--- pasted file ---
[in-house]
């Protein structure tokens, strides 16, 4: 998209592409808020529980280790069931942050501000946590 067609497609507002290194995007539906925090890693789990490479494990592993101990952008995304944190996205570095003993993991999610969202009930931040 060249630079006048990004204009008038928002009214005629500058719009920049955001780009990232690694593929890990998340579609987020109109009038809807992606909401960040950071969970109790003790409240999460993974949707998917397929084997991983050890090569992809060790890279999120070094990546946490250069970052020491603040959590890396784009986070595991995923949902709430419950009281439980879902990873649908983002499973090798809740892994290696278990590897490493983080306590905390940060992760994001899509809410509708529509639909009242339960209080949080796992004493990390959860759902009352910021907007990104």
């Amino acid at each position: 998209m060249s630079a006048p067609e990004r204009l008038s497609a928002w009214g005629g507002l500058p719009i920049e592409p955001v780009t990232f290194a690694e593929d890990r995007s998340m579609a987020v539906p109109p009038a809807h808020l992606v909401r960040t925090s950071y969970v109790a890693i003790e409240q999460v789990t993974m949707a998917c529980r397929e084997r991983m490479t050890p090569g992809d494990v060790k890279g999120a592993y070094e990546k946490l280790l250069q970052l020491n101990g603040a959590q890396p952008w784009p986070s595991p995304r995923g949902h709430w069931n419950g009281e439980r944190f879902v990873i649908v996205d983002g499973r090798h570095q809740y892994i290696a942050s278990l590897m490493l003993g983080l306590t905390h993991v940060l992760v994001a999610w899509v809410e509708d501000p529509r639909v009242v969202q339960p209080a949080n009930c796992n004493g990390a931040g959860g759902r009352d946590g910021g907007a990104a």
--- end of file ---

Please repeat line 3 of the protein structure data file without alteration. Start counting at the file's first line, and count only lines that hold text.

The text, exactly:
């Amino acid at each position: 998209m060249s630079a006048p067609e990004r204009l008038s497609a928002w009214g005629g507002l500058p719009i920049e592409p955001v780009t990232f290194a690694e593929d890990r995007s998340m579609a987020v539906p109109p009038a809807h808020l992606v909401r960040t925090s950071y969970v109790a890693i003790e409240q999460v789990t993974m949707a998917c529980r397929e084997r991983m490479t050890p090569g992809d494990v060790k890279g999120a592993y070094e990546k946490l280790l250069q970052l020491n101990g603040a959590q890396p952008w784009p986070s595991p995304r995923g949902h709430w069931n419950g009281e439980r944190f879902v990873i649908v996205d983002g499973r090798h570095q809740y892994i290696a942050s278990l590897m490493l003993g983080l306590t905390h993991v940060l992760v994001a999610w899509v809410e509708d501000p529509r639909v009242v969202q339960p209080a949080n009930c796992n004493g990390a931040g959860g759902r009352d946590g910021g907007a990104a």